I’m sure slates of candidates, both formal and informal, have been around since the second election ever held.
It seems though that in our local election they have risen in prominence this time around. This election we had two competing slate of candidates each with their own PAC – Newton Democracy and Voters for a Vibrant Newton.
I view it as somewhat disturbing phenomenon, Our elections in Newton are non-partisan, i.e. candidates don’t run as candidates for a political party. The rise of these formalized slates of candidates push us closer to what’s ailing our national politics. i.e. you’ve got a be on someone’s team and if you’re not on my team, you’re on my enemy’s team. These slates are more or less organized around development issues. The problems come once you move to other issues. If the ‘competing teams’ model for politics take root in local politics it tends to lead to the teams always having to pick the opposite side of each issue that comes up – something that’s plaguing our national politics in recent years.
This phenomenon seems to have risen to an absurd level with this week’s Newtonville Area Council election. The Area Council’s have virtually no legal authority of any kind. Their primary purposes are to be a communication conduit of village concerns and issues to the City government and to foster community cohesiveness (e.g Village Days, etc).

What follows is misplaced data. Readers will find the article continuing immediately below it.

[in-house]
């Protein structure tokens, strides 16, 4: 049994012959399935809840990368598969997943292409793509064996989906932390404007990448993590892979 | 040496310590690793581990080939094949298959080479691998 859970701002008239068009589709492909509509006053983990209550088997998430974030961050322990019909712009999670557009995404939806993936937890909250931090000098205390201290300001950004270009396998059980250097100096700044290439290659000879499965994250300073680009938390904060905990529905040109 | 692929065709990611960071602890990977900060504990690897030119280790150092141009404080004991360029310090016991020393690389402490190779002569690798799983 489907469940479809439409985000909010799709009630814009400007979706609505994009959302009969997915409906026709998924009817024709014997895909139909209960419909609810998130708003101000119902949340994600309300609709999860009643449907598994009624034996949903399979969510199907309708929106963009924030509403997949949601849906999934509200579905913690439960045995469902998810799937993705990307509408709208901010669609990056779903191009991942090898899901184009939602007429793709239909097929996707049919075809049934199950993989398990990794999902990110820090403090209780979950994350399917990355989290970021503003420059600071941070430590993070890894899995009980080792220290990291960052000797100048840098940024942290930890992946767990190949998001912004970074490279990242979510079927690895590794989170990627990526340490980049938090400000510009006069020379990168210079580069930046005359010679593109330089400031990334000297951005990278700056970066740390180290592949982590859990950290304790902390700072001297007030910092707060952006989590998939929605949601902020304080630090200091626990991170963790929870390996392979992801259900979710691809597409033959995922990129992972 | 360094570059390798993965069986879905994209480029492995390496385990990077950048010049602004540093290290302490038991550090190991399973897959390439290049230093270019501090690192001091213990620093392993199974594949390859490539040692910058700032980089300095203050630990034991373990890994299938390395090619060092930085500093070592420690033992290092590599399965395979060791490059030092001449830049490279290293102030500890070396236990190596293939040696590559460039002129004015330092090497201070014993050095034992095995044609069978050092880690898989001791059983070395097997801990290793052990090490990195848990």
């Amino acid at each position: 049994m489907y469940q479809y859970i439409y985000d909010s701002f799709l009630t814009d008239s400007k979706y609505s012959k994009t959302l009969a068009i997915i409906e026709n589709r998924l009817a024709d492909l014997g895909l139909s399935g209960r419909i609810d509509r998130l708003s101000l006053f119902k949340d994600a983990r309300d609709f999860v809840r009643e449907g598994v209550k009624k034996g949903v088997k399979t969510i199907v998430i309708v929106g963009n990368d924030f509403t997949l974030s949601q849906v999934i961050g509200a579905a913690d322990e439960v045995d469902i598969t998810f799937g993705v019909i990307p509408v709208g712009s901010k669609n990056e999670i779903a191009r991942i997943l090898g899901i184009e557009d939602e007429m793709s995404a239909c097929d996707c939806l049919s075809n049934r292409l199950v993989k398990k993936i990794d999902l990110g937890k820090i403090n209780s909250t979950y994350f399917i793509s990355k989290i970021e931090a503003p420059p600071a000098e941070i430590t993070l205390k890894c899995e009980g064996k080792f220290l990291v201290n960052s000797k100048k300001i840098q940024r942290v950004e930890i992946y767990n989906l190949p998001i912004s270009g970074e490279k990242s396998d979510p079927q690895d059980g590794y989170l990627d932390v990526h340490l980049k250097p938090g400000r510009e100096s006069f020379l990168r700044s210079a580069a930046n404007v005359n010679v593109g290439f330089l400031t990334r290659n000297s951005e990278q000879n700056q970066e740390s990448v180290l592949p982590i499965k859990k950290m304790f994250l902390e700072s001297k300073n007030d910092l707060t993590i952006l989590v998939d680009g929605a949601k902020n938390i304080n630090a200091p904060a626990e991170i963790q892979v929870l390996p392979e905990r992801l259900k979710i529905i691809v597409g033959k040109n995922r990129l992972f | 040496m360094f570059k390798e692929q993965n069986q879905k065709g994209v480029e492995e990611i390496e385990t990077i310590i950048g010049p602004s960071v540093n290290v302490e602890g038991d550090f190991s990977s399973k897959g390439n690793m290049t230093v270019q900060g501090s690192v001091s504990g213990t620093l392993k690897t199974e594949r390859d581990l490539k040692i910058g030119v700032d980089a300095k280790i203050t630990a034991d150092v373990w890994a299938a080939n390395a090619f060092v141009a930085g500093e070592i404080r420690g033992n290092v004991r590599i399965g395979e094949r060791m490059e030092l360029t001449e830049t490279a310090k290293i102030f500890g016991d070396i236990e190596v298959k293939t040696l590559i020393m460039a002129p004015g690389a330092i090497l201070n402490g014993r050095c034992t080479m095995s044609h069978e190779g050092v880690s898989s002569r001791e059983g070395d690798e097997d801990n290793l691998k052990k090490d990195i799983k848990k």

There are nine seats on each Area Council. This time around there were 14 people running for the nine seats in Newtonville. Rather than running as individuals they ran as two opposing slates of 8 and 6 candidates – the ‘Slate of Eight‘ and I’m not sure if the opposing group of 6 had a name. As it turned out, the Slate of Eight all got elected.
The problem here is that it almost guarantees that the Area Council will not be representing the views of all Newtonville residents no matter what slate got elected.
I really hope that doesn’t mean we’re heading down a path where if you’re supporting the Riverside development then that means you must be against expanded dog parks and for preservation of Webster Woods.
I’m not a big fan of our unwieldly 24 member City Council but one of its virtues is that it encourages ever changing coalitions as each different new issue arises. Calcifying our elected officials into two permanently competing teams, regardless of the issues before them, isn’t something I look forward to.